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hi all,

ive been ill for what i thought was M.E FOR 18 YEARS,FAST FORWAD to 3 years ago having graves disease and a total thyroidectomy never right since.drs did celiacs blood test which was positive ,had endoscopy which was negative,what shall i do now?i

.im

i

n the uk and thinking of having the gene test done.is there other things that give a positive blood result?

Tanya.x

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Have you gotten off gluten yet? Within three days of getting off gluten, I was a NEW person. You may have to try things yourself. I had been to 10 different doctors before anyone ever mentioned celiac disease to me. I tried the diet, and that was it!

Sorry I cannot be more help...

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hi all,

ive been ill for what i thought was M.E FOR 18 YEARS,FAST FORWAD to 3 years ago having graves disease and a total thyroidectomy never right since.drs did celiacs blood test which was positive ,had endoscopy which was negative,what shall i do now?i

.im

i

n the uk and thinking of having the gene test done.is there other things that give a positive blood result?

Tanya.x

Positive blood work is a true diagnosis. Give the diet a true 100% for three months and see how you feel. My guess it Marvelous!

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Positive blood work is a true diagnosis. Give the diet a true 100% for three months and see how you feel. My guess it Marvelous!

should the bloods have been a full panel?

they only tested t.transglutaminase antibody..which was positive.

Tanya.x

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should the bloods have been a full panel?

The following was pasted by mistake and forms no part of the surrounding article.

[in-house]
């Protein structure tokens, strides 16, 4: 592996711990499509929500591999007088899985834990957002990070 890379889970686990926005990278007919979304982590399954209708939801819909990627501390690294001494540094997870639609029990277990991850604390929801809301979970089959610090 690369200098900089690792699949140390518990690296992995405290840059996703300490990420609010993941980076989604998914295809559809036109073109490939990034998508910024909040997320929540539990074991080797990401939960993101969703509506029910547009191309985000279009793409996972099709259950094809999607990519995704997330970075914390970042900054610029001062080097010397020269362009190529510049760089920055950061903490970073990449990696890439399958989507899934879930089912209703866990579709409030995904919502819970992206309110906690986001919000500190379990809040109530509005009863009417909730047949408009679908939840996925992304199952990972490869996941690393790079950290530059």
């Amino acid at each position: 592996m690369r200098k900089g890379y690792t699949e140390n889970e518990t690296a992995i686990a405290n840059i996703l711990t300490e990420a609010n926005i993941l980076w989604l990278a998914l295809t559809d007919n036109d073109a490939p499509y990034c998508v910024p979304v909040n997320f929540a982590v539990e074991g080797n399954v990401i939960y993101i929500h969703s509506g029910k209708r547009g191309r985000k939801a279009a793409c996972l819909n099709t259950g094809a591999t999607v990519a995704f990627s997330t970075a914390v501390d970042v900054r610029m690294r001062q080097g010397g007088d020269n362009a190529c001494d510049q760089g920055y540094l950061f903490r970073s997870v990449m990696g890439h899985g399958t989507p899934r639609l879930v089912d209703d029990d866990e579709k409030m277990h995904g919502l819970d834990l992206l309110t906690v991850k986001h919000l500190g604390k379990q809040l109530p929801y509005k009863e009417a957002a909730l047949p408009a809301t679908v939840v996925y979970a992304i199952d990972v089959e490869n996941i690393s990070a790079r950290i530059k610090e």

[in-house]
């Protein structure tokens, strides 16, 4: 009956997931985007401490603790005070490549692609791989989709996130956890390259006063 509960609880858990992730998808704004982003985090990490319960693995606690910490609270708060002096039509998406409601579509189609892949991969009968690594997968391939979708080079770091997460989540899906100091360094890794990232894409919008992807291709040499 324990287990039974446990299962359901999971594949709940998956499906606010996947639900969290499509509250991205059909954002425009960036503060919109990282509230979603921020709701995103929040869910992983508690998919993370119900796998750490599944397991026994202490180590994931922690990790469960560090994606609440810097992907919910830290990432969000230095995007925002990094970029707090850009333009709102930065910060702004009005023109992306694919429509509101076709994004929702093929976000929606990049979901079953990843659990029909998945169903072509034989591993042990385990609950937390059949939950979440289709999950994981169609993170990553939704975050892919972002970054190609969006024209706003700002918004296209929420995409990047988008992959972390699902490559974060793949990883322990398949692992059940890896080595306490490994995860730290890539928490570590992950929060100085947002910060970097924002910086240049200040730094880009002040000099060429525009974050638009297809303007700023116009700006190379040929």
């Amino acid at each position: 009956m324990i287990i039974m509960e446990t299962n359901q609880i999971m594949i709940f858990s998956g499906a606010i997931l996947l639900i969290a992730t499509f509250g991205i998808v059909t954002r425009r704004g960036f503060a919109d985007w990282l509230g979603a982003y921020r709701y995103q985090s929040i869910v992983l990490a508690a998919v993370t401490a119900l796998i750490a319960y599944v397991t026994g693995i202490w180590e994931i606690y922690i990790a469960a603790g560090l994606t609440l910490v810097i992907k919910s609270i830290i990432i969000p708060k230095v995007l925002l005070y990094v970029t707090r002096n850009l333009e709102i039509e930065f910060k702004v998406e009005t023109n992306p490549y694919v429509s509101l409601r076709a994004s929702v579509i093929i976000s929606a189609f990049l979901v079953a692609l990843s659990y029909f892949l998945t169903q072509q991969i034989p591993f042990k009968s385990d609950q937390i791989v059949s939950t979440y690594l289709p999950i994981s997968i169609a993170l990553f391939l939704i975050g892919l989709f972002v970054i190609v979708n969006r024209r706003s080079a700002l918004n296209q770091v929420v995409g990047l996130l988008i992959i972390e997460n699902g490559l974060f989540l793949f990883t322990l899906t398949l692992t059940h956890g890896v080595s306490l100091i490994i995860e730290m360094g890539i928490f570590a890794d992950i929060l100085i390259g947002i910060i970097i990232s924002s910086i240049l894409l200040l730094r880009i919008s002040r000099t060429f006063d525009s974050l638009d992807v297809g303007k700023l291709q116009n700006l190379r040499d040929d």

they only tested t.transglutaminase antibody..which was positive.

Tanya.x

yes, probably. Are you still eating gluten? Can you get it redone?

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Have you gotten off gluten yet? Within three days of getting off gluten, I was a NEW person. You may have to try things yourself. I had been to 10 different doctors before anyone ever mentioned celiac disease to me. I tried the diet, and that was it!

Sorry I cannot be more help...

If you feel that wheat is a problem, yes, try to get away from it for a while and see what happens. But, it may take longer than a few days to feel a difference, especially if you have other more complex problems as a result of the wheat.

However, when changing your diet, always, always make sure that you know how to eat a balanced diet without the particular product, which you are removing. This is not as easy as you may think. When you have been eating a product as a regular part of your diet for so many years, your brain thinks about dietary needs with that particular product in mind. You must make a concerted effort to analyze what you eat, what you used to eat, and what you should eat.